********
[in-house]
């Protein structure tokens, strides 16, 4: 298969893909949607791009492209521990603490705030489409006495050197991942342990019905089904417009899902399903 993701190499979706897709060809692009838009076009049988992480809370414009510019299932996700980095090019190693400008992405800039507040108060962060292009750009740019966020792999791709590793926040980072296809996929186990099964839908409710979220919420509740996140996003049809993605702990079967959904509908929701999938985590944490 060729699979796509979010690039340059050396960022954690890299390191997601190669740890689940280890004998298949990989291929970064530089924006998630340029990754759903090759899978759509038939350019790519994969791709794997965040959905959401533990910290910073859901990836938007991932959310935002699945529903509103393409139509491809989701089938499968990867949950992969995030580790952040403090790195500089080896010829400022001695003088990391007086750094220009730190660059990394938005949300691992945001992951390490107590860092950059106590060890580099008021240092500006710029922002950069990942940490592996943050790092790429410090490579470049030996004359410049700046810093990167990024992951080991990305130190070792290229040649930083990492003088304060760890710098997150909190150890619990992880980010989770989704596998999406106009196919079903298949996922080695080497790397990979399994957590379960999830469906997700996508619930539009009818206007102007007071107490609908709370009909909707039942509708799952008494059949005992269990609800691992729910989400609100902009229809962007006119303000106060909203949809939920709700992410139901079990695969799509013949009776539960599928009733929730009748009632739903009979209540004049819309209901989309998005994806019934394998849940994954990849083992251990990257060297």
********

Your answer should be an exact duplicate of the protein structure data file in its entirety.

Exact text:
[in-house]
């Protein structure tokens, strides 16, 4: 298969893909949607791009492209521990603490705030489409006495050197991942342990019905089904417009899902399903 993701190499979706897709060809692009838009076009049988992480809370414009510019299932996700980095090019190693400008992405800039507040108060962060292009750009740019966020792999791709590793926040980072296809996929186990099964839908409710979220919420509740996140996003049809993605702990079967959904509908929701999938985590944490 060729699979796509979010690039340059050396960022954690890299390191997601190669740890689940280890004998298949990989291929970064530089924006998630340029990754759903090759899978759509038939350019790519994969791709794997965040959905959401533990910290910073859901990836938007991932959310935002699945529903509103393409139509491809989701089938499968990867949950992969995030580790952040403090790195500089080896010829400022001695003088990391007086750094220009730190660059990394938005949300691992945001992951390490107590860092950059106590060890580099008021240092500006710029922002950069990942940490592996943050790092790429410090490579470049030996004359410049700046810093990167990024992951080991990305130190070792290229040649930083990492003088304060760890710098997150909190150890619990992880980010989770989704596998999406106009196919079903298949996922080695080497790397990979399994957590379960999830469906997700996508619930539009009818206007102007007071107490609908709370009909909707039942509708799952008494059949005992269990609800691992729910989400609100902009229809962007006119303000106060909203949809939920709700992410139901079990695969799509013949009776539960599928009733929730009748009632739903009979209540004049819309209901989309998005994806019934394998849940994954990849083992251990990257060297």